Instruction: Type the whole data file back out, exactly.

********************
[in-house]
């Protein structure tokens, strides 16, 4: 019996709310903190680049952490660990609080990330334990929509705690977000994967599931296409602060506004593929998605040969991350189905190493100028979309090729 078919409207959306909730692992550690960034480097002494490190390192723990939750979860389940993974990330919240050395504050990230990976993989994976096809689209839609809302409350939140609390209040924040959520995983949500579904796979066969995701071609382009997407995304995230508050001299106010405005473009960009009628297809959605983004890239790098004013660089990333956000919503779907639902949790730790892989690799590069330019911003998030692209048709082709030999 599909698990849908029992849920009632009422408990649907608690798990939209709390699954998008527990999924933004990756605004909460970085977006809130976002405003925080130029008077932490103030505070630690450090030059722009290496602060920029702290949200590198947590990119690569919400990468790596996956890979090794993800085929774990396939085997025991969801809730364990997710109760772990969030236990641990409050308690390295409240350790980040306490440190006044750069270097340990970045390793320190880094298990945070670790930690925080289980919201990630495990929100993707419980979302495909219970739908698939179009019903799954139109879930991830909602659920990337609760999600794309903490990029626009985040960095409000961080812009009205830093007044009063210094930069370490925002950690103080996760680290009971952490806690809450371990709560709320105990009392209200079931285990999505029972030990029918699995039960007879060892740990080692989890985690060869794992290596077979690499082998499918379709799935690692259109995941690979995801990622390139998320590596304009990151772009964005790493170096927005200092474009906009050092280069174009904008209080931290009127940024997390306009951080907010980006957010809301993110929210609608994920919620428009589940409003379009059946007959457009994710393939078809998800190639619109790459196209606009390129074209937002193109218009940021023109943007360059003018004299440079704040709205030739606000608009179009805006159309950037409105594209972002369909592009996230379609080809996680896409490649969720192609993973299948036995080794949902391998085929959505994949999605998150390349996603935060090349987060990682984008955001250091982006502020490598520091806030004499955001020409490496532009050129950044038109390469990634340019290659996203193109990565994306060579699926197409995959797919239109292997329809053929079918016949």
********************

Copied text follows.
[in-house]
């Protein structure tokens, strides 16, 4: 019996709310903190680049952490660990609080990330334990929509705690977000994967599931296409602060506004593929998605040969991350189905190493100028979309090729 078919409207959306909730692992550690960034480097002494490190390192723990939750979860389940993974990330919240050395504050990230990976993989994976096809689209839609809302409350939140609390209040924040959520995983949500579904796979066969995701071609382009997407995304995230508050001299106010405005473009960009009628297809959605983004890239790098004013660089990333956000919503779907639902949790730790892989690799590069330019911003998030692209048709082709030999 599909698990849908029992849920009632009422408990649907608690798990939209709390699954998008527990999924933004990756605004909460970085977006809130976002405003925080130029008077932490103030505070630690450090030059722009290496602060920029702290949200590198947590990119690569919400990468790596996956890979090794993800085929774990396939085997025991969801809730364990997710109760772990969030236990641990409050308690390295409240350790980040306490440190006044750069270097340990970045390793320190880094298990945070670790930690925080289980919201990630495990929100993707419980979302495909219970739908698939179009019903799954139109879930991830909602659920990337609760999600794309903490990029626009985040960095409000961080812009009205830093007044009063210094930069370490925002950690103080996760680290009971952490806690809450371990709560709320105990009392209200079931285990999505029972030990029918699995039960007879060892740990080692989890985690060869794992290596077979690499082998499918379709799935690692259109995941690979995801990622390139998320590596304009990151772009964005790493170096927005200092474009906009050092280069174009904008209080931290009127940024997390306009951080907010980006957010809301993110929210609608994920919620428009589940409003379009059946007959457009994710393939078809998800190639619109790459196209606009390129074209937002193109218009940021023109943007360059003018004299440079704040709205030739606000608009179009805006159309950037409105594209972002369909592009996230379609080809996680896409490649969720192609993973299948036995080794949902391998085929959505994949999605998150390349996603935060090349987060990682984008955001250091982006502020490598520091806030004499955001020409490496532009050129950044038109390469990634340019290659996203193109990565994306060579699926197409995959797919239109292997329809053929079918016949």